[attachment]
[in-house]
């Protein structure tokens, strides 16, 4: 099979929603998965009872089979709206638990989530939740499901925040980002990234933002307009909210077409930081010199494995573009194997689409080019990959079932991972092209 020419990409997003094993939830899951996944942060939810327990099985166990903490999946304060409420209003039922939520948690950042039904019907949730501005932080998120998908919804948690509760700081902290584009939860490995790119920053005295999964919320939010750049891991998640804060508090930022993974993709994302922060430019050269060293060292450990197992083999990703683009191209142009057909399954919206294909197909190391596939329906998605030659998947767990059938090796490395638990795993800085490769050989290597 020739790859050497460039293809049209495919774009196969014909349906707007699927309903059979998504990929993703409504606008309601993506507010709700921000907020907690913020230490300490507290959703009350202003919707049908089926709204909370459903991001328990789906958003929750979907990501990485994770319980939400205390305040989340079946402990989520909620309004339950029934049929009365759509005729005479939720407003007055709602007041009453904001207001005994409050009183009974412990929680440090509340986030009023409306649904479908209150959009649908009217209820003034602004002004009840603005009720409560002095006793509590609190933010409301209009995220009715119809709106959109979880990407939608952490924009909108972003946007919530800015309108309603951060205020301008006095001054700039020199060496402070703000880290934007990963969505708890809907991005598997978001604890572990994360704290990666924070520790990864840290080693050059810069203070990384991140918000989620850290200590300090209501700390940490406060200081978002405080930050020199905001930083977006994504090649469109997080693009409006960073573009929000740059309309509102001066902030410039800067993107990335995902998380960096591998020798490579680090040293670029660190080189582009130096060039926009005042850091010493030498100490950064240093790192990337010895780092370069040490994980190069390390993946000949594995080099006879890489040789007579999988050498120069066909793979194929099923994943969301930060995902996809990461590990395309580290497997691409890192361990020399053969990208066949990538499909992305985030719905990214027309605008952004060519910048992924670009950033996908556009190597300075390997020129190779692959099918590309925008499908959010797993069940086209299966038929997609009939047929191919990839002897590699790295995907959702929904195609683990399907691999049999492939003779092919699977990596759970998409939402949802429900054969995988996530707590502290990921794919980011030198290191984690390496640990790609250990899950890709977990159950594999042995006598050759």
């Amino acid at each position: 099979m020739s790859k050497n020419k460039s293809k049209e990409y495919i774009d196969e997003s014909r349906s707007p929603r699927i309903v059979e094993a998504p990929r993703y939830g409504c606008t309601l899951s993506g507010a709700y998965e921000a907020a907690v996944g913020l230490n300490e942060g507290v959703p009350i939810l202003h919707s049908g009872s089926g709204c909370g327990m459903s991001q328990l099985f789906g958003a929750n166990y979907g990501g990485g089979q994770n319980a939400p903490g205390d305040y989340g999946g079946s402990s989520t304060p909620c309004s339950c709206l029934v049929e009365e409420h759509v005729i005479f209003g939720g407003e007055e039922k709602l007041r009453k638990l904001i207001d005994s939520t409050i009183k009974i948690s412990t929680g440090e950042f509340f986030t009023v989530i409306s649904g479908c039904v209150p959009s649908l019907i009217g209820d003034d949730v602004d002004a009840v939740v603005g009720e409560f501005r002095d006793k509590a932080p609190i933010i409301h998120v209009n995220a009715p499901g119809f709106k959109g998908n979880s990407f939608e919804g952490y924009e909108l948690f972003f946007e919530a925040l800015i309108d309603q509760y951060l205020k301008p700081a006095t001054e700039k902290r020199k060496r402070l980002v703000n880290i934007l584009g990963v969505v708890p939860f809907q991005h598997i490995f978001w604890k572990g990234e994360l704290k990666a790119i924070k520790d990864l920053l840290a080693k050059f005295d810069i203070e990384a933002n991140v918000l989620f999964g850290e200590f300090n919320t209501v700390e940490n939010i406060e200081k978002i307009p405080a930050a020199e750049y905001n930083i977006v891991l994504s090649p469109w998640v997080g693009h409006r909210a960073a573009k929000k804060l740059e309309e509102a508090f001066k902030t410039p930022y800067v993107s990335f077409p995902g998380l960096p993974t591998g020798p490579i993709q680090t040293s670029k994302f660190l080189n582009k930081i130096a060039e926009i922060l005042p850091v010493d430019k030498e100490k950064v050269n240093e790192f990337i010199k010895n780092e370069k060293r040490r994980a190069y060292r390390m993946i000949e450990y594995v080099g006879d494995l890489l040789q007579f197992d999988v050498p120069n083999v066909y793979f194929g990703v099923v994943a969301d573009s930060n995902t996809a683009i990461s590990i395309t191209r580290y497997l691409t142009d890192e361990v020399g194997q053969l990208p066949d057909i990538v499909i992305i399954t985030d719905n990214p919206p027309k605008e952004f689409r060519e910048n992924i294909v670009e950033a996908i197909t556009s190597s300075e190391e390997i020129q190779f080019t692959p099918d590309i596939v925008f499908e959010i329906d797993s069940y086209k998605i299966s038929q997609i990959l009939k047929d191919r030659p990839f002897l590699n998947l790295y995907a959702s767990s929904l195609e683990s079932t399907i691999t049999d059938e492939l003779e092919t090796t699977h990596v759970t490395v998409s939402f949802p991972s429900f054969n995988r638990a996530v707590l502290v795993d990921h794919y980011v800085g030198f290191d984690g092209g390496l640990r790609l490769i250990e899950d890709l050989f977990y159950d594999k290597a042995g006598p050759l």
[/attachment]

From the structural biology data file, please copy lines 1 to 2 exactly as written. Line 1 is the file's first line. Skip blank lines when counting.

[in-house]
């Protein structure tokens, strides 16, 4: 099979929603998965009872089979709206638990989530939740499901925040980002990234933002307009909210077409930081010199494995573009194997689409080019990959079932991972092209 020419990409997003094993939830899951996944942060939810327990099985166990903490999946304060409420209003039922939520948690950042039904019907949730501005932080998120998908919804948690509760700081902290584009939860490995790119920053005295999964919320939010750049891991998640804060508090930022993974993709994302922060430019050269060293060292450990197992083999990703683009191209142009057909399954919206294909197909190391596939329906998605030659998947767990059938090796490395638990795993800085490769050989290597 020739790859050497460039293809049209495919774009196969014909349906707007699927309903059979998504990929993703409504606008309601993506507010709700921000907020907690913020230490300490507290959703009350202003919707049908089926709204909370459903991001328990789906958003929750979907990501990485994770319980939400205390305040989340079946402990989520909620309004339950029934049929009365759509005729005479939720407003007055709602007041009453904001207001005994409050009183009974412990929680440090509340986030009023409306649904479908209150959009649908009217209820003034602004002004009840603005009720409560002095006793509590609190933010409301209009995220009715119809709106959109979880990407939608952490924009909108972003946007919530800015309108309603951060205020301008006095001054700039020199060496402070703000880290934007990963969505708890809907991005598997978001604890572990994360704290990666924070520790990864840290080693050059810069203070990384991140918000989620850290200590300090209501700390940490406060200081978002405080930050020199905001930083977006994504090649469109997080693009409006960073573009929000740059309309509102001066902030410039800067993107990335995902998380960096591998020798490579680090040293670029660190080189582009130096060039926009005042850091010493030498100490950064240093790192990337010895780092370069040490994980190069390390993946000949594995080099006879890489040789007579999988050498120069066909793979194929099923994943969301930060995902996809990461590990395309580290497997691409890192361990020399053969990208066949990538499909992305985030719905990214027309605008952004060519910048992924670009950033996908556009190597300075390997020129190779692959099918590309925008499908959010797993069940086209299966038929997609009939047929191919990839002897590699790295995907959702929904195609683990399907691999049999492939003779092919699977990596759970998409939402949802429900054969995988996530707590502290990921794919980011030198290191984690390496640990790609250990899950890709977990159950594999042995006598050759």